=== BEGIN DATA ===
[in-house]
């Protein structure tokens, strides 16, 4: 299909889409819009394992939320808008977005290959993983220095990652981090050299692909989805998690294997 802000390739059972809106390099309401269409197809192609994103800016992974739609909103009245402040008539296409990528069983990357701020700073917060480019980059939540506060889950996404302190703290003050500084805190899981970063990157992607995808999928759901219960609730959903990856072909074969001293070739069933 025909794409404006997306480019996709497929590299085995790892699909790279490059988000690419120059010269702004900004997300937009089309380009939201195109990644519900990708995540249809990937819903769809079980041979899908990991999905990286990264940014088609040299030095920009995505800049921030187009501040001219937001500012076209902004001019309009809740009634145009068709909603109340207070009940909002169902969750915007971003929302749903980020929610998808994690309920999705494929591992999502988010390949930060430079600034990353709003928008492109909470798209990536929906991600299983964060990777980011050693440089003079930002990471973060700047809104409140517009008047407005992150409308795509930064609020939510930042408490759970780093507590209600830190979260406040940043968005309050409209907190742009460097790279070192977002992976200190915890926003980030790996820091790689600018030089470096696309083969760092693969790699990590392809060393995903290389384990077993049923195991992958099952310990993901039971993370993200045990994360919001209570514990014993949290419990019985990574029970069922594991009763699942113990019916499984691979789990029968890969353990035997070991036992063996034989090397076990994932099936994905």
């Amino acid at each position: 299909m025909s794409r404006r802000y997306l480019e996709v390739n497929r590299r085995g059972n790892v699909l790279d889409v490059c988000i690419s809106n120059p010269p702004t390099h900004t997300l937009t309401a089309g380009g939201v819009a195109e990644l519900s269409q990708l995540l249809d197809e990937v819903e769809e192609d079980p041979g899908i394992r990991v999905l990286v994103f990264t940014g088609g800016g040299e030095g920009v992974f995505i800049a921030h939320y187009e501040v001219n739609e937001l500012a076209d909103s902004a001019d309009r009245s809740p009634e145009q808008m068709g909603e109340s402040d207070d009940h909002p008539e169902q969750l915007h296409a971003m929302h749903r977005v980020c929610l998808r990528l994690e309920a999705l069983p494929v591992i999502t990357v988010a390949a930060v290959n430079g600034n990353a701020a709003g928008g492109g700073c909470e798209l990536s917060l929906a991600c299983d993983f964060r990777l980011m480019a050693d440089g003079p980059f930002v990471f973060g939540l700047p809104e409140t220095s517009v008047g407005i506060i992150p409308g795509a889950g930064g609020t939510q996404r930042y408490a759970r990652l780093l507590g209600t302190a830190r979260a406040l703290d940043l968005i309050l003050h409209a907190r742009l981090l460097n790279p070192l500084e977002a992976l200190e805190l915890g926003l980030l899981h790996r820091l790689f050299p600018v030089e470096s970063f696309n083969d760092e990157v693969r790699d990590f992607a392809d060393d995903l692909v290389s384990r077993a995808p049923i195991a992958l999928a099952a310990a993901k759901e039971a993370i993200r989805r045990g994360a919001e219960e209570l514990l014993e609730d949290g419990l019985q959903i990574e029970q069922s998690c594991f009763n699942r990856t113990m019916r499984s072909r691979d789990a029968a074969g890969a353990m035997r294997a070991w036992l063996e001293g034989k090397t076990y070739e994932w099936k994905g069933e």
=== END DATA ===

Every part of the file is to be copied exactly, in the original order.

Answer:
[in-house]
């Protein structure tokens, strides 16, 4: 299909889409819009394992939320808008977005290959993983220095990652981090050299692909989805998690294997 802000390739059972809106390099309401269409197809192609994103800016992974739609909103009245402040008539296409990528069983990357701020700073917060480019980059939540506060889950996404302190703290003050500084805190899981970063990157992607995808999928759901219960609730959903990856072909074969001293070739069933 025909794409404006997306480019996709497929590299085995790892699909790279490059988000690419120059010269702004900004997300937009089309380009939201195109990644519900990708995540249809990937819903769809079980041979899908990991999905990286990264940014088609040299030095920009995505800049921030187009501040001219937001500012076209902004001019309009809740009634145009068709909603109340207070009940909002169902969750915007971003929302749903980020929610998808994690309920999705494929591992999502988010390949930060430079600034990353709003928008492109909470798209990536929906991600299983964060990777980011050693440089003079930002990471973060700047809104409140517009008047407005992150409308795509930064609020939510930042408490759970780093507590209600830190979260406040940043968005309050409209907190742009460097790279070192977002992976200190915890926003980030790996820091790689600018030089470096696309083969760092693969790699990590392809060393995903290389384990077993049923195991992958099952310990993901039971993370993200045990994360919001209570514990014993949290419990019985990574029970069922594991009763699942113990019916499984691979789990029968890969353990035997070991036992063996034989090397076990994932099936994905």
């Amino acid at each position: 299909m025909s794409r404006r802000y997306l480019e996709v390739n497929r590299r085995g059972n790892v699909l790279d889409v490059c988000i690419s809106n120059p010269p702004t390099h900004t997300l937009t309401a089309g380009g939201v819009a195109e990644l519900s269409q990708l995540l249809d197809e990937v819903e769809e192609d079980p041979g899908i394992r990991v999905l990286v994103f990264t940014g088609g800016g040299e030095g920009v992974f995505i800049a921030h939320y187009e501040v001219n739609e937001l500012a076209d909103s902004a001019d309009r009245s809740p009634e145009q808008m068709g909603e109340s402040d207070d009940h909002p008539e169902q969750l915007h296409a971003m929302h749903r977005v980020c929610l998808r990528l994690e309920a999705l069983p494929v591992i999502t990357v988010a390949a930060v290959n430079g600034n990353a701020a709003g928008g492109g700073c909470e798209l990536s917060l929906a991600c299983d993983f964060r990777l980011m480019a050693d440089g003079p980059f930002v990471f973060g939540l700047p809104e409140t220095s517009v008047g407005i506060i992150p409308g795509a889950g930064g609020t939510q996404r930042y408490a759970r990652l780093l507590g209600t302190a830190r979260a406040l703290d940043l968005i309050l003050h409209a907190r742009l981090l460097n790279p070192l500084e977002a992976l200190e805190l915890g926003l980030l899981h790996r820091l790689f050299p600018v030089e470096s970063f696309n083969d760092e990157v693969r790699d990590f992607a392809d060393d995903l692909v290389s384990r077993a995808p049923i195991a992958l999928a099952a310990a993901k759901e039971a993370i993200r989805r045990g994360a919001e219960e209570l514990l014993e609730d949290g419990l019985q959903i990574e029970q069922s998690c594991f009763n699942r990856t113990m019916r499984s072909r691979d789990a029968a074969g890969a353990m035997r294997a070991w036992l063996e001293g034989k090397t076990y070739e994932w099936k994905g069933e």